§38. But what, for example, is the word "this" the name of in language-game (8) or the word "that" in the ostensive definition "that is called...."?—If you do not want to produce confusion you will do best not to call these words names at all.—Yet, strange to say, the word "this" has been called the only genuine name; so that anything else we call a name was one only in an inexact, approximate sense.
This queer conception springs from a tendency to sublime the logic of our language—as one might put it. The proper answer to it is: we call very different things "names"; the word "name" is used to characterize many different kinds of use of a word, related to one another in many different ways;—but the kind of use that "this" has is not among them. [1]
It is quite true that, in giving an ostensive definition for instance, we often point to the object named and say the name. And similarly, in giving an ostensive definition for instance, we say the word "this" while pointing to a thing. And also the word "this" and a name often occupy the same position in a sentence. But it is precisely characteristic of a name that it is defined by means of the demonstrative expression "That is N" (or "That is called 'N'"). [2] But do we also give the definitions: "That is called 'this'", or "This is called 'this'"? [3]
This is connected with the conception of naming as, so to speak, an occult process. Naming appears as a queer connexion of a word with an object.—And you really get such a queer connexion when the philosopher tries to bring out the relation between name and thing by staring at an object in front of him and repeating a name or even the word "this" innumerable times. For philosophical problems arise when language goes on holiday. And here we may indeed fancy naming to be some remarkable act of mind, as it were a baptism of an object. And we can also say the word "this" to the object, as it were address the object as "this"—a queer use of this word, which doubtless only occurs in doing philosophy.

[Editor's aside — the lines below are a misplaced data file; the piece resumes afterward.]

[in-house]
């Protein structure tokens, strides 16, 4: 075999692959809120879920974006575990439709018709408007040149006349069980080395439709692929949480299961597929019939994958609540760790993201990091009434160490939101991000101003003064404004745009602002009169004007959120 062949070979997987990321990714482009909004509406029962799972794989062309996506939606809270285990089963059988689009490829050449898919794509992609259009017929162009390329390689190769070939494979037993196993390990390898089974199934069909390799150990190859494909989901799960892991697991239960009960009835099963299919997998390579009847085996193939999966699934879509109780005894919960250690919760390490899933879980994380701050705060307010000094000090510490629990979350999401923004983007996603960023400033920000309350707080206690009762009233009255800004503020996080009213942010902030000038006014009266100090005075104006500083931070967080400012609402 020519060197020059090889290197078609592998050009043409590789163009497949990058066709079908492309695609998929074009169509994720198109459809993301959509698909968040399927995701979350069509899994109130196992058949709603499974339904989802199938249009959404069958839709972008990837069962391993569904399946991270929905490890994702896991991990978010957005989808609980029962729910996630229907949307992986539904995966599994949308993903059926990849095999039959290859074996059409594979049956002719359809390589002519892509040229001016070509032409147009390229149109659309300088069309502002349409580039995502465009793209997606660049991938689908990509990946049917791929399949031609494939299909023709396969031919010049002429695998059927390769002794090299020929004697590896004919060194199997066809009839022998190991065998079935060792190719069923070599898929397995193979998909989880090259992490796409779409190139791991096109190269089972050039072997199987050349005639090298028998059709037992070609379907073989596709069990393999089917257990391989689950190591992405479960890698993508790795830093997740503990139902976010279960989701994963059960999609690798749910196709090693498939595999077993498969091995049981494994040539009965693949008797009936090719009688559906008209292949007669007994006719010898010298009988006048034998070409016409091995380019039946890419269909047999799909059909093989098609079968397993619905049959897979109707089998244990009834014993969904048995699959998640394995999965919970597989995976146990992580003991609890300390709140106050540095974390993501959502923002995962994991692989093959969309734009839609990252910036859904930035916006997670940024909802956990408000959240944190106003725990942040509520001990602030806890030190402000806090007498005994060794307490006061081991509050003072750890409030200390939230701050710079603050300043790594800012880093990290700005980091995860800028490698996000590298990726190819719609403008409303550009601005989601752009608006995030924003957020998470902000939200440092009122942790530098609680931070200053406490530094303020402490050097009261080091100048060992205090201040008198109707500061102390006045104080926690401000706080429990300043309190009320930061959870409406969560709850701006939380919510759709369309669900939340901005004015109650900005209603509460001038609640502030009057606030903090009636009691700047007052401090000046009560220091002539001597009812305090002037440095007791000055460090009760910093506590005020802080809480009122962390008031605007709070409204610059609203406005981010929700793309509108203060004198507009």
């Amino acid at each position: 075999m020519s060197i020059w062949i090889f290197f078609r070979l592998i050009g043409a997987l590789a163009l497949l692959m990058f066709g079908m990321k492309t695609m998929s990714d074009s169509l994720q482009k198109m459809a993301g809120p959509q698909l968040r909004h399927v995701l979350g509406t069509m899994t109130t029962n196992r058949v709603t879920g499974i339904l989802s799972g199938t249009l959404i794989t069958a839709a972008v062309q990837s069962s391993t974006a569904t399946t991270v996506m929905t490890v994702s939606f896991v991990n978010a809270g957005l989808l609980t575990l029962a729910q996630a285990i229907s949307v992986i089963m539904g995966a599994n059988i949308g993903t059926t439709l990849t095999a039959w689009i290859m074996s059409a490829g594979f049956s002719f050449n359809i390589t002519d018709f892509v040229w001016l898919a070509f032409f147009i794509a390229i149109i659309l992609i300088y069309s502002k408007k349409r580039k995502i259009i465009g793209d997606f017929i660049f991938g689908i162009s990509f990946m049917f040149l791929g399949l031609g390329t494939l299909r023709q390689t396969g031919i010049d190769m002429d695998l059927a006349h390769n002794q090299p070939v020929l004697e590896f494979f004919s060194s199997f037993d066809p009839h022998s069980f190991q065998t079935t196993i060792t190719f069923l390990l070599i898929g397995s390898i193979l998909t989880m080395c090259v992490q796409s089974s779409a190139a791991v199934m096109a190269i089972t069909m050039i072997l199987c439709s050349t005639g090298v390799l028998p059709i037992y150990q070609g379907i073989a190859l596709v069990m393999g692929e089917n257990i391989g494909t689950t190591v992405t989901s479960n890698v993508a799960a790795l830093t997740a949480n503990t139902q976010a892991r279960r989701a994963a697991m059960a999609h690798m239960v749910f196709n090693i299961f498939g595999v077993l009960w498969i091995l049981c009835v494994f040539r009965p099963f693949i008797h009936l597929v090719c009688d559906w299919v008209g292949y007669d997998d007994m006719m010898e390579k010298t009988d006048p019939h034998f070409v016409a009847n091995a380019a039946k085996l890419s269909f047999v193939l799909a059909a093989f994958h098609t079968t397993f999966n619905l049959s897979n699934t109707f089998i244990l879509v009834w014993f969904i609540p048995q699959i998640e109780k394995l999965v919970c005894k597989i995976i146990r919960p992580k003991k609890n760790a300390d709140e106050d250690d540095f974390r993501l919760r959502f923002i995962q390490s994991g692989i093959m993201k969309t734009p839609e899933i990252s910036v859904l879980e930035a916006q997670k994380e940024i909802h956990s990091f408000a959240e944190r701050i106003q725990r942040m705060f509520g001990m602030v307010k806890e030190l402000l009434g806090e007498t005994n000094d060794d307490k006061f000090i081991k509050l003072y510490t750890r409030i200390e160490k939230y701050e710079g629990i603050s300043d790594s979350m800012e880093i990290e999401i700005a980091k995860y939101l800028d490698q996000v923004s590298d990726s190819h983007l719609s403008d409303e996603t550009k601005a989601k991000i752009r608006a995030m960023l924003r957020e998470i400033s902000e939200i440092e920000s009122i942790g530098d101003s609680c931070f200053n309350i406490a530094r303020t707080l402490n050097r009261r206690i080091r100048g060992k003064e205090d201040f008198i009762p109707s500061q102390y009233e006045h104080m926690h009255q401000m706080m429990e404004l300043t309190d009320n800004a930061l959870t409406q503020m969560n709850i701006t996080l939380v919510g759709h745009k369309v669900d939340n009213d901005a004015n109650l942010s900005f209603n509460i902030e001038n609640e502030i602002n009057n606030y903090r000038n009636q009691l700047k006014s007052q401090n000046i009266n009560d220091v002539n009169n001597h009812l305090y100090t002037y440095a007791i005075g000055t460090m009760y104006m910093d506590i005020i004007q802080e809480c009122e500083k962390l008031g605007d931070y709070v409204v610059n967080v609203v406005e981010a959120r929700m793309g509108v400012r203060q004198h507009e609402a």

1. This "not" seems over-strong. If the various OL uses of 'name' form a family, with various resemblances, then it is likely that Russell's choice of word, though not at the heart of the family, has some resemblance to members of it. It may have more resemblance to them than to other families.
  2. Again, this seems excessive - indeed, it hardly reads like normal W. at all.
  3. In OL we do not say these things. But Russell is trying to do philosophy, not live ordinary life.
  4. Perhaps W. here is trying so hard to exorcise the ghost of Russell, and his old self, that he exceeds his brief. "Precisely characteristic" sounds over-strong, given his view of family resemblances. He appears to be giving necessary and sufficient conditions for 'name' to be correctly used...
  5. The general methodological problem here is that Russell could - and did - respond that W. is not offering a criticism of philosophy; he is merely refusing to engage in it. Physicists presumably don't take language on holiday; why shouldn't philosophers be behaving like physicists? He is refusing to consider the possibility that, in his own terms, philosophy is an extraordinary FoL, with real problems (not puzzles or pseudo-problems). Extraordinary reflection - perhaps initially non-linguistic - leads to extraordinary thoughts and problems. Then, because communicating and recording these problems is naturally difficult in OL, philosophers sometimes highjack a word from OL, and give it an adjusted meaning. Perhaps this is unwisel, but as a community of users, in their EFoL, they have come to understand what 'name' is to be communally taken to mean; how it is to be used. If this is the situation, it is irrelevant to complain that 'this' is not called a 'name' in OL. So what? An astronaut on the International Space Station is not called 'heavy' in OL as he floats around; that's not a criticism of Physics, where he is called 'heavy'.